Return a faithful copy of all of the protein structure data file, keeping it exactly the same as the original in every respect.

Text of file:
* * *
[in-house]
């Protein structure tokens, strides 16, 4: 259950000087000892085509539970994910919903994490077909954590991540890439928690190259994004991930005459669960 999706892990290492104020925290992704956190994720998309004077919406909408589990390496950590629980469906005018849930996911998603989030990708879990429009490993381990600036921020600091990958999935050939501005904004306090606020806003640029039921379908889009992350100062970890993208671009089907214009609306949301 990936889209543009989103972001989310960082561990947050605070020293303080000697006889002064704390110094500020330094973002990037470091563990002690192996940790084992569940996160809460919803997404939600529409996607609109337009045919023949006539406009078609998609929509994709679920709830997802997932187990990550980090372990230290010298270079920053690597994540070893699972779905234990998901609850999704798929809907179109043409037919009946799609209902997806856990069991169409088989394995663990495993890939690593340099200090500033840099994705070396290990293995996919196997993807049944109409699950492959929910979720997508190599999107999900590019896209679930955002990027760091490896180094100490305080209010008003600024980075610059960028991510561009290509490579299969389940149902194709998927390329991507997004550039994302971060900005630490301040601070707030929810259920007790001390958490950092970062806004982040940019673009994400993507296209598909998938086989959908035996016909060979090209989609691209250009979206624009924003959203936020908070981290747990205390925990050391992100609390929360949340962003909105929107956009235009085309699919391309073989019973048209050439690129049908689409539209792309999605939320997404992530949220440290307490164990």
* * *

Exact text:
[in-house]
């Protein structure tokens, strides 16, 4: 259950000087000892085509539970994910919903994490077909954590991540890439928690190259994004991930005459669960 999706892990290492104020925290992704956190994720998309004077919406909408589990390496950590629980469906005018849930996911998603989030990708879990429009490993381990600036921020600091990958999935050939501005904004306090606020806003640029039921379908889009992350100062970890993208671009089907214009609306949301 990936889209543009989103972001989310960082561990947050605070020293303080000697006889002064704390110094500020330094973002990037470091563990002690192996940790084992569940996160809460919803997404939600529409996607609109337009045919023949006539406009078609998609929509994709679920709830997802997932187990990550980090372990230290010298270079920053690597994540070893699972779905234990998901609850999704798929809907179109043409037919009946799609209902997806856990069991169409088989394995663990495993890939690593340099200090500033840099994705070396290990293995996919196997993807049944109409699950492959929910979720997508190599999107999900590019896209679930955002990027760091490896180094100490305080209010008003600024980075610059960028991510561009290509490579299969389940149902194709998927390329991507997004550039994302971060900005630490301040601070707030929810259920007790001390958490950092970062806004982040940019673009994400993507296209598909998938086989959908035996016909060979090209989609691209250009979206624009924003959203936020908070981290747990205390925990050391992100609390929360949340962003909105929107956009235009085309699919391309073989019973048209050439690129049908689409539209792309999605939320997404992530949220440290307490164990």